The violence of these movements usually was expressed through uprisings, strikes, demonstrations, mutinies in the army and fleet, pogroms, peasant partisan activities in the forests and mountains, seizure and destruction of state and private property, inter-ethnic and inter-religious conflicts, for example, between Christian Armenians and Muslim Azerbaijanis, the overthrow of local authorities and the establishment of alternative authority right up to forming village republics, political and criminal murders of government and private people, frequent use of Lynch Law [самосуд] and other forms of popular vengeance. [2, c.51]

The Revolution of 1905-1907 included conflicts not only between the government and different strata of the population, but also between different strata and within them.

There were conflicts on political, social (estates and classes), ethnic, religious, regional, local, age, gender, and other lines.

It would be no exaggeration to call the Revolution of 1905-1907 Europe’s first major civil war of the 20th century. Terrorism was part of this civil war.

I have repeatedly emphasized the massiveness of terrorism in the Russian Empire and argued that it broke all European records. In fact, terrorism kept going in Russia long after the revolution was crushed.

American historian Anna Geifman gave the following calculations on the massiveness of terrorism. Between October 1905 to the end of 1907, the number of government representatives—both civilian and military—reached 4,500. Victims from the general population included 2,180 killed and 2,530 wounded. The total number of victims was more than 9,000. Between January 1908-May 1910, the government recorded 19,957 terrorist acts and revolutionary robberies–<<expropriations>>. The dead included 732 government persons and 3,051 private persons and the wounded included 1,022 government persons and 2,829 private persons. The number of victims was 7,634. Geifman estimated that the total number of victims of revolutionary terrorism between 1901-1911 was about 17,000. [3, p. 21] What is interesting is that terrorism took on a life of its own and could continue even when mass movements had been crushed by the government.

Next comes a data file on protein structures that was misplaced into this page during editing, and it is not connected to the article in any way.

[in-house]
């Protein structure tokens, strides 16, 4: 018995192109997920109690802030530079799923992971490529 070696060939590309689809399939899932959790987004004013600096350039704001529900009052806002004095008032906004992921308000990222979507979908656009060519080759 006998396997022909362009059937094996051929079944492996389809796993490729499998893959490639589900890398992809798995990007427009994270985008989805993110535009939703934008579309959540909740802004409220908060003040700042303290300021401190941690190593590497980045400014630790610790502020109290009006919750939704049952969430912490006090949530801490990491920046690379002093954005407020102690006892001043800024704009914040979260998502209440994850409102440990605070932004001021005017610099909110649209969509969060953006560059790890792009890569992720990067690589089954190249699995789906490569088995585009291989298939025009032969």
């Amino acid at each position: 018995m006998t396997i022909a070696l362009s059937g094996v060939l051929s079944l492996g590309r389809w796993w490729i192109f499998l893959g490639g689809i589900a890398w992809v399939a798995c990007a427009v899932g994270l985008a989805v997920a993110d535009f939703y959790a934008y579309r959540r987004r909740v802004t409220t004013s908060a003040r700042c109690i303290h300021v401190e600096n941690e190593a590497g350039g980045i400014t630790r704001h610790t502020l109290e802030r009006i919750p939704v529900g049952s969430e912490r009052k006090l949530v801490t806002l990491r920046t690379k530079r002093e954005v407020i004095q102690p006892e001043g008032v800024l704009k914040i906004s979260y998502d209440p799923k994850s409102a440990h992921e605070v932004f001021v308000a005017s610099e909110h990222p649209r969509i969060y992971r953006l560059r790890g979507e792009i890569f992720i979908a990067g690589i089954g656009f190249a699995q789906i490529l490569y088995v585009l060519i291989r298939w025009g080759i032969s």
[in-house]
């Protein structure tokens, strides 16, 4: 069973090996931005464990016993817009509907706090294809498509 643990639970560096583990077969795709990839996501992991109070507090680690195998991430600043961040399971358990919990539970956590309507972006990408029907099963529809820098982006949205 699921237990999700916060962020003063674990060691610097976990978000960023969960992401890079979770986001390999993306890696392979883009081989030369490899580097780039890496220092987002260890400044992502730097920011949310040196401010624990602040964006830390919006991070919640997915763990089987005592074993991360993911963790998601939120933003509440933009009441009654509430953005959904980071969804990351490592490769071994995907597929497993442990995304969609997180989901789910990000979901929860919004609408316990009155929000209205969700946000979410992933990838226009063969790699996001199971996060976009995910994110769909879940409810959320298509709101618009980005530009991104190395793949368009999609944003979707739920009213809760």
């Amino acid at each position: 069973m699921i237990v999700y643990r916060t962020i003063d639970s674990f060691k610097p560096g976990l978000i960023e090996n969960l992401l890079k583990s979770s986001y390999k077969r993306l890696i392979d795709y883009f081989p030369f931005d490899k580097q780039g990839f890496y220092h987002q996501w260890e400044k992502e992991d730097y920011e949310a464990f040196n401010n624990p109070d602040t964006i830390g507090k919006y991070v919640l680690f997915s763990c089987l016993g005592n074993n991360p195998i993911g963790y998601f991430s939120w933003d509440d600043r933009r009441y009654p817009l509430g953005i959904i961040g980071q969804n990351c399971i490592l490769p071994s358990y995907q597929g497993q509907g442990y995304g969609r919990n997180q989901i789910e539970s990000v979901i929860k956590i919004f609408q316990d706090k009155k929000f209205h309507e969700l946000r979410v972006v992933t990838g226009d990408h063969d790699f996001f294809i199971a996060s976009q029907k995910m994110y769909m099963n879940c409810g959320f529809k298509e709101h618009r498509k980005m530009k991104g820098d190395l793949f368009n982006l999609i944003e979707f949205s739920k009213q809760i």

In its own way, terrorism was a mass movement because it was widely used by many leftist parties and movements and supported by many liberals. As well, many conservatives took an ambivalent stance on terrorism and often withheld their support from the government. The political parties and movements largely represented society and the intelligentsia — the more politically conscious elements of Russian society. Terrorism was one major expression of the discontent and hostility that the parties had toward the government. In fact, terrorism was a major derivative of the hostile and strained relationships between government and society, as represented by the intelligentsia and political movements.

We need to look even further at why terrorism remains a Great Unknown.

Sources Used

  1. Тютюкин, С. В. Предисловие. Первая революция в России: взгляд через столетие. (Introduction. The First Revolution in Russia: a Glance over One Century) Москва: Памятники исторической мысли, 2005.
  2. Рокки, Т. Российская революция 1905-1917 гг. как первая гражданская война в Европе в ХХ веке. (Rocchi, T. The Russian Revolution of 1905-1907 as the first civil war in Europe in the 20th century). История. Историки. Источники. 2022, № 4, сс. 46-55.
  3. Geifman, Anna. Thou shalt kill: revolutionary terrorism in Russia, 1894-1917. Princeton NJ: Princeton University Press, 1993. Русский перевод в электронной форме. Гейфман, Анна. Революционный террор в России, 1894— 1917. Москва: КРОН-ПРЕСС, 1997.

Tony Rocchi

Canadian with Italian heart and Russian soul (Terrorism yesterday and today).